Not those types of calls.
We are talking about options…those kinds of calls…and specifically…deep in the money calls.
But very few people truly have a good understanding of what a call is and specifically the best way to use them as stock replacement for fractions of the cost.
We will spend the rest of the article explaining what calls are then speaking about deep in the money calls and exactly how to use them.
What Is a Call Option?
For starters, what is a call?
A call represents 100 shares of stock (so does a put).
Let’s look at an example.
We are looking at the at the money calls in Facebook that expire in the March 17 expiration cycle which happens to be 21 days from now. If we buy a call and specifically the $136 call we are saying
We expect/hope Facebook will go higher from here and hopefully in 21 days be over $136. For this, we agree to buy 100 shares of Facebook if Facebook is over $136 when this call expires in 21 days.
If Facebook is over $136 21 days from now, the call will be in the money as the stock price will be above the price of our call strike. When we bought this call we agreed to buy 100 shares of Facebook at the predetermined priced of $136 per share if the option were to expire in the money.
Well for starters, before this trade becomes profitable for us at expiration, Facebook must actually be over $136 + $1.97 = $137.97. Why is this? Because we paid a debit for the call thus the stock has to be above our strike plus the price we paid for the call or in this case $1.97.
This is all just an example of buying a standard call and the prices we must get to before we can make money. Very straight forward.
So What Are These Deep In The Money Calls All About?
Above we mentioned that a call was deemed in the money when the stock price was above the strike price.
Deep in the money calls simply mean those calls with strike prices are furthest in the money.
Let’s look at another example.
On the left side of this image, we are pointing one of our arrows to the $123 call. Facebook is currently trading at $135.44 which would make the $123 call over $12 in the money. This is an example of a deep in the money call.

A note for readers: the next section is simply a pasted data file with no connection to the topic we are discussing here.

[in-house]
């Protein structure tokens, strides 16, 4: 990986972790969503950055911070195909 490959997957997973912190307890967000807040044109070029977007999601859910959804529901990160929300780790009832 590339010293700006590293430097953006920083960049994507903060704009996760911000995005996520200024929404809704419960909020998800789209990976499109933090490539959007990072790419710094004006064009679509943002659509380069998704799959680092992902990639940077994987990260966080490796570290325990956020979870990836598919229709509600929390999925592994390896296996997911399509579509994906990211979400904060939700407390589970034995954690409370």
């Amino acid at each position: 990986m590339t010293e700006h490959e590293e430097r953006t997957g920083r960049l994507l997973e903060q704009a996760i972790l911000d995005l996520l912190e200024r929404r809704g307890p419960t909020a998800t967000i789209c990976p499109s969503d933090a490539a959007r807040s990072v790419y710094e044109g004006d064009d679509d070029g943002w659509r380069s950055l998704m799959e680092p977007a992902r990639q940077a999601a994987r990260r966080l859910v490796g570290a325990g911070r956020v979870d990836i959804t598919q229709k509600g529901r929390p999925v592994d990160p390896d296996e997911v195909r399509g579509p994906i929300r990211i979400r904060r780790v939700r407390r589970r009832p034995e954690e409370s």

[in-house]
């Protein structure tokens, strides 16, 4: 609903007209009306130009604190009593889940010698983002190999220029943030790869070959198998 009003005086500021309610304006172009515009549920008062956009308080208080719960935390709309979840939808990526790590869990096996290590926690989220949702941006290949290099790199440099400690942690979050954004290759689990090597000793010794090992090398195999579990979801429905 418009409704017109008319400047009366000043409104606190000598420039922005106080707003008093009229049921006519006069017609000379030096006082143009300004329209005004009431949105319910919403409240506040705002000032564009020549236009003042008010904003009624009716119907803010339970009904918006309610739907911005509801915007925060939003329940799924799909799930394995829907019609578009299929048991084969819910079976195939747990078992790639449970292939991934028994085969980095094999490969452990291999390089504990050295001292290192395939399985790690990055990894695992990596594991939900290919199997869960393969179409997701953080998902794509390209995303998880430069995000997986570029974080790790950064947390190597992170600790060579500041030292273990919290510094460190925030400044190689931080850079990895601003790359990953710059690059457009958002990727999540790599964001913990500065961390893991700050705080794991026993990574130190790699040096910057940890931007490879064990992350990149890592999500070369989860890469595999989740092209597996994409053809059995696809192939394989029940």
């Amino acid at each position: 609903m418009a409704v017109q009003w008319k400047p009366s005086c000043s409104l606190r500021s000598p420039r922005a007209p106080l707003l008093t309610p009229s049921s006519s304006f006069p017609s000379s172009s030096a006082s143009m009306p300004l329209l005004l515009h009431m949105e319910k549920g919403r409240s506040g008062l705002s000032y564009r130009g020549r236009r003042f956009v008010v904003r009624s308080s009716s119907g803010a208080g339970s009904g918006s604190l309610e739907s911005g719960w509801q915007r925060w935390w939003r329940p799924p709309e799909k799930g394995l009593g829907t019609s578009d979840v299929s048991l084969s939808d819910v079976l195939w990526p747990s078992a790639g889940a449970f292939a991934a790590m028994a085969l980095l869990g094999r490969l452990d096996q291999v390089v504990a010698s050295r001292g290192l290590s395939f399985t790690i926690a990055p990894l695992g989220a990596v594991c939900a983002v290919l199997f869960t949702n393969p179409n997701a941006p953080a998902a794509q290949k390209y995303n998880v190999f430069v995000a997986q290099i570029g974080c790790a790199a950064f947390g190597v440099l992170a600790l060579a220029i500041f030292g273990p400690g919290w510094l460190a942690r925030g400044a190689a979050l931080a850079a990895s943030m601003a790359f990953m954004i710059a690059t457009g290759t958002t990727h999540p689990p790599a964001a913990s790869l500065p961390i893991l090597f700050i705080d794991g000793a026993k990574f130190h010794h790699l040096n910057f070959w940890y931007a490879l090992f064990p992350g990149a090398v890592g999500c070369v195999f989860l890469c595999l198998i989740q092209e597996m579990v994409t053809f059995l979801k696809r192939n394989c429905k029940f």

But besides knowing that it is $12 in the money, how else can we know it is deep in the money? We can look no further than an options delta which is its stock equivalent. A 96 delta call has the synthetic equivalent of 96 shares of stock. Don’t believe me? Look here.
Here we can see we are buying 96 shares of Facebook which gives us 96 deltas. How much will this cost? $135.44 * 96 = $13,002.24.
Same thing. We bought that $123 deep in the money call and came away with 96 deltas. How much did this cost? $1,255. About 1/10th of the cost for the synthetic equivalent of 96 shares of stock. In both cases, if Facebook were to go up $1, both the 96 shares and the $123 deep in the money calls would be worth $96 more.
Advantages to Deep in the Money Calls
Well, we just showed how buying deep in the money calls costs about 1/10th of the price of buying the stock and we get the same profits on a $1 up move. But there is something else that makes deep in the money calls so interesting.
On the left, we have our call but on the right, we have the corresponding put for the same strike price. Because the calls are deep in the money, the total value or the price we paid ($12.55) is the intrinsic value of the call. But what is the extrinsic value of that call? It would be the price of the corresponding out of the money put. Or in this case, about $0.12.
But what does this mean? Well, for deep in the money calls we have to look to the put side to see how much premium is going to be taken out of our call. This is the extrinsic value that is removed from our deep in the money call or in this case $0.12. If Facebook does not move at all and expires at the exact same price it is today, the value of our call with be only $0.12 less than it is today. This makes deep in the money calls a great asset and a nice tool for stock replacement because you are giving up very little premium and extrinsic value to wield almost 100 shares of stock for only 1/10th of the cost.
Deep in the money calls are those that are furthest in the money. These calls have the highest delta. Delta is our synthetic stock equivalent. With deep in the money calls we are able to wield almost 100 shares of stock for small fractions of the price and give up very little premium and extrinsic value for doing so.